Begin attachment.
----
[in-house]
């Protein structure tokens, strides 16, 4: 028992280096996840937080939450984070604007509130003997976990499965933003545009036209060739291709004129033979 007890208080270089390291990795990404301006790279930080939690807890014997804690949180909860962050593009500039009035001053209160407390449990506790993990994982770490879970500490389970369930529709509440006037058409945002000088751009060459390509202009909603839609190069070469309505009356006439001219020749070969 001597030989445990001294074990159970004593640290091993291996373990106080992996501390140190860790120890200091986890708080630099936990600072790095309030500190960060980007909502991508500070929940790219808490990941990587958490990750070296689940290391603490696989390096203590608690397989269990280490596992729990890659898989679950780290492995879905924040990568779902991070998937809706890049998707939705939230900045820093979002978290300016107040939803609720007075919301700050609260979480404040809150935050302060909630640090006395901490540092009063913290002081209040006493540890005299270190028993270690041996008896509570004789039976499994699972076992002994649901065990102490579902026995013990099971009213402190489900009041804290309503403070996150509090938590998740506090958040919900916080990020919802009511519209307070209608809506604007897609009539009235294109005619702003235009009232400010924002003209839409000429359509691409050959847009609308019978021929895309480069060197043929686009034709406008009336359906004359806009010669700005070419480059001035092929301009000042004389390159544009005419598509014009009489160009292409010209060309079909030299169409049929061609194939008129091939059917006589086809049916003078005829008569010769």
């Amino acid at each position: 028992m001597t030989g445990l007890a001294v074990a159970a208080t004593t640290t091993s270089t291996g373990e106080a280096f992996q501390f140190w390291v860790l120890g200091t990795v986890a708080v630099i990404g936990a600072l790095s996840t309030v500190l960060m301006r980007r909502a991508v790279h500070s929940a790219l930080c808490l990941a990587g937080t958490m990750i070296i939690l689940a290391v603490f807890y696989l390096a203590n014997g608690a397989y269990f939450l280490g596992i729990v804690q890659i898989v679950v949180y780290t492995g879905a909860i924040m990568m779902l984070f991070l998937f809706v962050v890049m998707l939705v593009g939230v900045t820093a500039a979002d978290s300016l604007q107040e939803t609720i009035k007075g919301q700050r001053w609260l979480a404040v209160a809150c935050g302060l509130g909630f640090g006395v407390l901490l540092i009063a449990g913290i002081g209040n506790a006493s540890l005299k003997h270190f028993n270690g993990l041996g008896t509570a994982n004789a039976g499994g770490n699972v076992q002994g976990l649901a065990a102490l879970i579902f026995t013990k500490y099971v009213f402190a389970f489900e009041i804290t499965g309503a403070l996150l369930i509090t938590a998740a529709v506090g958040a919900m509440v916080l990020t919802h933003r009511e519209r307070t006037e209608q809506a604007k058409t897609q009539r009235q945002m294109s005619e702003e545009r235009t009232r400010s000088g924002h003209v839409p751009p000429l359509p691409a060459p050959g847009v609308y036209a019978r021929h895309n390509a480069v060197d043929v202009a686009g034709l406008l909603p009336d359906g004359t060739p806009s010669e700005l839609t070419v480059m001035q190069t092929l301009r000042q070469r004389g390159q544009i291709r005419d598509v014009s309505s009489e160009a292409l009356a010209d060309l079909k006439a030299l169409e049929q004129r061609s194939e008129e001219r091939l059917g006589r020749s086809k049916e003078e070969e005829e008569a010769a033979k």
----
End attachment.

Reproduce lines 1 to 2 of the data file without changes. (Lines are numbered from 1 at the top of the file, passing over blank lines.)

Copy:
[in-house]
């Protein structure tokens, strides 16, 4: 028992280096996840937080939450984070604007509130003997976990499965933003545009036209060739291709004129033979 007890208080270089390291990795990404301006790279930080939690807890014997804690949180909860962050593009500039009035001053209160407390449990506790993990994982770490879970500490389970369930529709509440006037058409945002000088751009060459390509202009909603839609190069070469309505009356006439001219020749070969 001597030989445990001294074990159970004593640290091993291996373990106080992996501390140190860790120890200091986890708080630099936990600072790095309030500190960060980007909502991508500070929940790219808490990941990587958490990750070296689940290391603490696989390096203590608690397989269990280490596992729990890659898989679950780290492995879905924040990568779902991070998937809706890049998707939705939230900045820093979002978290300016107040939803609720007075919301700050609260979480404040809150935050302060909630640090006395901490540092009063913290002081209040006493540890005299270190028993270690041996008896509570004789039976499994699972076992002994649901065990102490579902026995013990099971009213402190489900009041804290309503403070996150509090938590998740506090958040919900916080990020919802009511519209307070209608809506604007897609009539009235294109005619702003235009009232400010924002003209839409000429359509691409050959847009609308019978021929895309480069060197043929686009034709406008009336359906004359806009010669700005070419480059001035092929301009000042004389390159544009005419598509014009009489160009292409010209060309079909030299169409049929061609194939008129091939059917006589086809049916003078005829008569010769």